Originally, this was the largest of a set of 3 graduated matching silver necklaces. They were worn as a set for festival by the Miao Chinese Ethnic Minority women. The necklace was skillfully hand-formed from a sheet of silver into a curving tapered tube with a reposse pattern of 2 dragons chasing pearl. It spans 10.5 inches across.
The Tibetan leather flint pouch (aka strike a light) is properly known as a "mechag" (me = fire , chag = iron) or fire iron. This Tibetan flint pouch is decorated with ornate silver and bronze ornamentation with an inset coral bead. The pouch would have been secured to the wears belt with a leather strap. The size and ornateness of this pouch indicates that it would have been worn as costume decoration during festival...
This is a very nicely carved old traditional Tibetan ritual Phurba and it is a bit worn from use. The Phurba was brought back to the US in the 60's by a man who had taken a year off and gone trekking about from Turkey across to Nepal.
The Phurba is a special triple sided Tibetan ritual stake, which originated as a stake that tethered sacrifical animals...
These antique Razors were brought back from China by the Baptist Missionary Rebecca Cloud Stewart. The blades are rusty but they are still sharp. One has a wood handle and the other has a horn handle.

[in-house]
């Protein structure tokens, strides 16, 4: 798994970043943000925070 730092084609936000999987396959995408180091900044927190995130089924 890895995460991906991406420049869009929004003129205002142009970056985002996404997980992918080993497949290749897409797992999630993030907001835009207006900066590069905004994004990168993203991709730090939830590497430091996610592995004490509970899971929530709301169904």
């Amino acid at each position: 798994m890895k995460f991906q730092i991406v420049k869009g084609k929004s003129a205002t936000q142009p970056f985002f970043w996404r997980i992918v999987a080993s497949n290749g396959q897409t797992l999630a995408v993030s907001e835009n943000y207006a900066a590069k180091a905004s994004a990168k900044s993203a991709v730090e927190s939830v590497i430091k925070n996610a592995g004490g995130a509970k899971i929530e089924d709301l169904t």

An unidentified hard wood was used to carve this set of 4 matching wooden saucers. They would have been used for tea bowls and have traditional red/orange lacquer paint over a treebark carved pattern on the front surface. Each saucer was carved into a diamond shape with gently curved sides and are each was carved into a thin, shallow bowl shape. This is a rare and unusual set in very good condition.
Each piece measures 5 inches x 4 inches and 1 inch deep.
This knife sheath would be hung from the woven shoulder strap by the hill tribe hunter. This one was brought back from the border region by a friend. Now heavily patinated with use and age, it was beautifully hand made many years ago and was both light weight and serviceable. It is a wonderful artifact of an age and culture that is rapidly disappearing.
These old Chinese tinted eyeglasses date from the Qing Dynasty. There is a tiny bat on the nose bridge, and ornately detailed hinged temple and ear pieces.
This textile wallet would have been used to keep sewing supplies Each page is made from heavy hand paper, hand painted decoration and folded in such a way that numerous pockets and flaps are available for storage of small bits of fabric, snipes of thread, needles, etc. the outside of the wallet is covered with homespun fabric which now attests to the age and use of the piece. This wallet is from the Dong ethnic minority of China, and would have been passed down from one generation to another...
During is height of popularity in the Qing Dynasty, when one went to the opera, souvenir dolls were often purchased. This pair of Chinese opera dolls is probably the oldest that I have seen. Both dolls are in fragile condition. They are mounted on separate stands which may be of the same age as the dolls. They have been together for over 100 years and I am not willing to separate them